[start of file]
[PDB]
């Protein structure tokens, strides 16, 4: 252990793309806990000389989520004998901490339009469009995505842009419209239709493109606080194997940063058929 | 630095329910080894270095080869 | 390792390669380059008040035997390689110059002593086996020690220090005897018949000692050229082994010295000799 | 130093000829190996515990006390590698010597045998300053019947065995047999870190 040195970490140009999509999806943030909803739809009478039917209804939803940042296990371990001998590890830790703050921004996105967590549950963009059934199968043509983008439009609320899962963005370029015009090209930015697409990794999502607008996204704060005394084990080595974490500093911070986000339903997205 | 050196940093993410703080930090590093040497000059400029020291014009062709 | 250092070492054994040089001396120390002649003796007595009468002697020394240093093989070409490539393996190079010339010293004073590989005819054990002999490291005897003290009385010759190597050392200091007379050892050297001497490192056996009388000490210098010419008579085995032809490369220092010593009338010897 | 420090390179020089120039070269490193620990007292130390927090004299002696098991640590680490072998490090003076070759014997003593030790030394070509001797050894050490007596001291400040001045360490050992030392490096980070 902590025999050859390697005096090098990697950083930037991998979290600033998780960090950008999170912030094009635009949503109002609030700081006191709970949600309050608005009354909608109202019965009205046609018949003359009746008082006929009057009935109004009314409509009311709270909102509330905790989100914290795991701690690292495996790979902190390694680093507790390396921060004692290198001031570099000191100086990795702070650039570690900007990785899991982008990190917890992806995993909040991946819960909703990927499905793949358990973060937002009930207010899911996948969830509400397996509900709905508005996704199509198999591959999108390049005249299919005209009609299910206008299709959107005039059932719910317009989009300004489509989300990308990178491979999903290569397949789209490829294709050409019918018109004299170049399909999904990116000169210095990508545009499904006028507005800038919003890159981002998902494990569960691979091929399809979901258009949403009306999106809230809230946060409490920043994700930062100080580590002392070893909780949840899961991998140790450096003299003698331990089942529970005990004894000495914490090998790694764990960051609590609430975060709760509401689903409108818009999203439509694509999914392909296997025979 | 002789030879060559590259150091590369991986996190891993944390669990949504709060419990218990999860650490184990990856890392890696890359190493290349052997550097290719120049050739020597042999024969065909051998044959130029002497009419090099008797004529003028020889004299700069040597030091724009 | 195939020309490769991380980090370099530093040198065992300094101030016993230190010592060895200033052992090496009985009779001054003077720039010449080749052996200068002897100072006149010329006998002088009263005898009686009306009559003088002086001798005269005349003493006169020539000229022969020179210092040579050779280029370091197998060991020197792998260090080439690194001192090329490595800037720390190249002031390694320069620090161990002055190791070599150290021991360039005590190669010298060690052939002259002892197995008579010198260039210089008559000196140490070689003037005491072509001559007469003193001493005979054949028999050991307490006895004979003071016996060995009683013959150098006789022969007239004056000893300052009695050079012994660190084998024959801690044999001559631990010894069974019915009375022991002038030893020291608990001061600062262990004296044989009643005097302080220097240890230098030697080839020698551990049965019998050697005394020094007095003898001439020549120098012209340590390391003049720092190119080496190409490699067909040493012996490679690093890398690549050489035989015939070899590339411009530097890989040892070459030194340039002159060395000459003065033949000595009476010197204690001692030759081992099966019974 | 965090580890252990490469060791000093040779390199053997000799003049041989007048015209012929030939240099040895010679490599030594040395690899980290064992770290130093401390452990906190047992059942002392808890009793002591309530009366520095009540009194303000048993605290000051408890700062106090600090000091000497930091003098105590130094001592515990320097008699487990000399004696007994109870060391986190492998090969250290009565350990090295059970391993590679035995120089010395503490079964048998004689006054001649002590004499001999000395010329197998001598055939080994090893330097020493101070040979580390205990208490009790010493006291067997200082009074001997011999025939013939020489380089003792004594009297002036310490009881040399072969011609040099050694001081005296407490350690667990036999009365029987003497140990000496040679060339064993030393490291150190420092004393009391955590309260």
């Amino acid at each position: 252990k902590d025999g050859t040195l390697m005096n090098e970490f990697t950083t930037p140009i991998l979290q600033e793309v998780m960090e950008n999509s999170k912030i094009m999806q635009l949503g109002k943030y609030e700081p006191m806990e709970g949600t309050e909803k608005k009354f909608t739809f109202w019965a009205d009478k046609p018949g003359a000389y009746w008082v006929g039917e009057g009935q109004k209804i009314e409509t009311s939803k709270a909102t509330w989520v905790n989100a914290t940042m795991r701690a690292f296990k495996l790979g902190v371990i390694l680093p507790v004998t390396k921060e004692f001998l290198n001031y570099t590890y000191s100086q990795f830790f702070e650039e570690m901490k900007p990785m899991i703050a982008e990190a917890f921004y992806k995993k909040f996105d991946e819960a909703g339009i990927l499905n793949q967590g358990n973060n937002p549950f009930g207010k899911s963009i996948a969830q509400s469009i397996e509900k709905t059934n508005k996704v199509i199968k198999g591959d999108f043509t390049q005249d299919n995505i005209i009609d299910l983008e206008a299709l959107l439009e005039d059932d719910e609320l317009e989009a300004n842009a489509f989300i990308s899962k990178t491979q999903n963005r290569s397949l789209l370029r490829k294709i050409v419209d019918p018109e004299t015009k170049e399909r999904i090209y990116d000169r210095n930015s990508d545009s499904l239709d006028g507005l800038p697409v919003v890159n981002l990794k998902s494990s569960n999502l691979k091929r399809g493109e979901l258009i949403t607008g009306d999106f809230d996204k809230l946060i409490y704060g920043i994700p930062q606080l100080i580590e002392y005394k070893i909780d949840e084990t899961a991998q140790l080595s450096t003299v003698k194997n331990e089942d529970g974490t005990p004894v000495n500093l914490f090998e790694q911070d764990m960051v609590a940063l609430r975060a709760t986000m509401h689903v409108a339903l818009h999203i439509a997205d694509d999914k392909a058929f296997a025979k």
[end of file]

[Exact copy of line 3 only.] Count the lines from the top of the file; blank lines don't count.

């Amino acid at each position: 252990k902590d025999g050859t040195l390697m005096n090098e970490f990697t950083t930037p140009i991998l979290q600033e793309v998780m960090e950008n999509s999170k912030i094009m999806q635009l949503g109002k943030y609030e700081p006191m806990e709970g949600t309050e909803k608005k009354f909608t739809f109202w019965a009205d009478k046609p018949g003359a000389y009746w008082v006929g039917e009057g009935q109004k209804i009314e409509t009311s939803k709270a909102t509330w989520v905790n989100a914290t940042m795991r701690a690292f296990k495996l790979g902190v371990i390694l680093p507790v004998t390396k921060e004692f001998l290198n001031y570099t590890y000191s100086q990795f830790f702070e650039e570690m901490k900007p990785m899991i703050a982008e990190a917890f921004y992806k995993k909040f996105d991946e819960a909703g339009i990927l499905n793949q967590g358990n973060n937002p549950f009930g207010k899911s963009i996948a969830q509400s469009i397996e509900k709905t059934n508005k996704v199509i199968k198999g591959d999108f043509t390049q005249d299919n995505i005209i009609d299910l983008e206008a299709l959107l439009e005039d059932d719910e609320l317009e989009a300004n842009a489509f989300i990308s899962k990178t491979q999903n963005r290569s397949l789209l370029r490829k294709i050409v419209d019918p018109e004299t015009k170049e399909r999904i090209y990116d000169r210095n930015s990508d545009s499904l239709d006028g507005l800038p697409v919003v890159n981002l990794k998902s494990s569960n999502l691979k091929r399809g493109e979901l258009i949403t607008g009306d999106f809230d996204k809230l946060i409490y704060g920043i994700p930062q606080l100080i580590e002392y005394k070893i909780d949840e084990t899961a991998q140790l080595s450096t003299v003698k194997n331990e089942d529970g974490t005990p004894v000495n500093l914490f090998e790694q911070d764990m960051v609590a940063l609430r975060a709760t986000m509401h689903v409108a339903l818009h999203i439509a997205d694509d999914k392909a058929f296997a025979k």